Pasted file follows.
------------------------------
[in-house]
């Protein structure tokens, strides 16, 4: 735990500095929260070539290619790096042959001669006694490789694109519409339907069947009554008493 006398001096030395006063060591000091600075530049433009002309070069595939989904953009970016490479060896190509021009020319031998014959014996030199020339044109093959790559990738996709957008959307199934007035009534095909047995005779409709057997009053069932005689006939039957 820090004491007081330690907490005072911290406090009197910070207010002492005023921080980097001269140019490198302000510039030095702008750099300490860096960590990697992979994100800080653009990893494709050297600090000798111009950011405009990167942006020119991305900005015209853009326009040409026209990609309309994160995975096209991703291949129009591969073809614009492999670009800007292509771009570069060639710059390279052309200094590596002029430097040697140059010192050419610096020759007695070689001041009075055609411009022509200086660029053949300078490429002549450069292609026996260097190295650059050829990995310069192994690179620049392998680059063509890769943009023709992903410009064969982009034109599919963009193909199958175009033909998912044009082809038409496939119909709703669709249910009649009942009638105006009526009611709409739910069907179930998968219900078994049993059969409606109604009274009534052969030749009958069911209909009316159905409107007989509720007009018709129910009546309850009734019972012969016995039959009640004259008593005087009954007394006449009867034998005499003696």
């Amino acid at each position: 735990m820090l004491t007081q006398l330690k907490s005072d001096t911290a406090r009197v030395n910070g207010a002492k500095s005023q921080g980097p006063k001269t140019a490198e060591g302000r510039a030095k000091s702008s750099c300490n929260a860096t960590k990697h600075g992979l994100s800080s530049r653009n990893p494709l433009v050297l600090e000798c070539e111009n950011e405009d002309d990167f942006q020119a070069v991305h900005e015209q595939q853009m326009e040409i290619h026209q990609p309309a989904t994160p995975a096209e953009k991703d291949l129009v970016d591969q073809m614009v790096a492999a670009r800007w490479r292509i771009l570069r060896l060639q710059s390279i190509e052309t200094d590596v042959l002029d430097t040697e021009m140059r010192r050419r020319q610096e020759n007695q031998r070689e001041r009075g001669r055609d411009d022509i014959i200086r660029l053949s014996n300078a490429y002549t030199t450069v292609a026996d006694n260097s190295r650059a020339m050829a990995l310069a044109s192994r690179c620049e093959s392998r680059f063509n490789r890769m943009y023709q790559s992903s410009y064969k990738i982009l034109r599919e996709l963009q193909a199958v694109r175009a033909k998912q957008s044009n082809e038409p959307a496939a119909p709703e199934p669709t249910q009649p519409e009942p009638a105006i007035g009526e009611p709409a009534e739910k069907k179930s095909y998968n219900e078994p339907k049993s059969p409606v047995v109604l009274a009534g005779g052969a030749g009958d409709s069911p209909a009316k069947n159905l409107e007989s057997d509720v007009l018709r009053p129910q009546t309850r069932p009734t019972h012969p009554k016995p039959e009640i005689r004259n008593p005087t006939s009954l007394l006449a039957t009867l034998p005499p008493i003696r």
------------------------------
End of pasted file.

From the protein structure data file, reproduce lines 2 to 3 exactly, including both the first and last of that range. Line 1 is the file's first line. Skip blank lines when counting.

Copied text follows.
């Protein structure tokens, strides 16, 4: 735990500095929260070539290619790096042959001669006694490789694109519409339907069947009554008493 006398001096030395006063060591000091600075530049433009002309070069595939989904953009970016490479060896190509021009020319031998014959014996030199020339044109093959790559990738996709957008959307199934007035009534095909047995005779409709057997009053069932005689006939039957 820090004491007081330690907490005072911290406090009197910070207010002492005023921080980097001269140019490198302000510039030095702008750099300490860096960590990697992979994100800080653009990893494709050297600090000798111009950011405009990167942006020119991305900005015209853009326009040409026209990609309309994160995975096209991703291949129009591969073809614009492999670009800007292509771009570069060639710059390279052309200094590596002029430097040697140059010192050419610096020759007695070689001041009075055609411009022509200086660029053949300078490429002549450069292609026996260097190295650059050829990995310069192994690179620049392998680059063509890769943009023709992903410009064969982009034109599919963009193909199958175009033909998912044009082809038409496939119909709703669709249910009649009942009638105006009526009611709409739910069907179930998968219900078994049993059969409606109604009274009534052969030749009958069911209909009316159905409107007989509720007009018709129910009546309850009734019972012969016995039959009640004259008593005087009954007394006449009867034998005499003696």
């Amino acid at each position: 735990m820090l004491t007081q006398l330690k907490s005072d001096t911290a406090r009197v030395n910070g207010a002492k500095s005023q921080g980097p006063k001269t140019a490198e060591g302000r510039a030095k000091s702008s750099c300490n929260a860096t960590k990697h600075g992979l994100s800080s530049r653009n990893p494709l433009v050297l600090e000798c070539e111009n950011e405009d002309d990167f942006q020119a070069v991305h900005e015209q595939q853009m326009e040409i290619h026209q990609p309309a989904t994160p995975a096209e953009k991703d291949l129009v970016d591969q073809m614009v790096a492999a670009r800007w490479r292509i771009l570069r060896l060639q710059s390279i190509e052309t200094d590596v042959l002029d430097t040697e021009m140059r010192r050419r020319q610096e020759n007695q031998r070689e001041r009075g001669r055609d411009d022509i014959i200086r660029l053949s014996n300078a490429y002549t030199t450069v292609a026996d006694n260097s190295r650059a020339m050829a990995l310069a044109s192994r690179c620049e093959s392998r680059f063509n490789r890769m943009y023709q790559s992903s410009y064969k990738i982009l034109r599919e996709l963009q193909a199958v694109r175009a033909k998912q957008s044009n082809e038409p959307a496939a119909p709703e199934p669709t249910q009649p519409e009942p009638a105006i007035g009526e009611p709409a009534e739910k069907k179930s095909y998968n219900e078994p339907k049993s059969p409606v047995v109604l009274a009534g005779g052969a030749g009958d409709s069911p209909a009316k069947n159905l409107e007989s057997d509720v007009l018709r009053p129910q009546t309850r069932p009734t019972h012969p009554k016995p039959e009640i005689r004259n008593p005087t006939s009954l007394l006449a039957t009867l034998p005499p008493i003696r």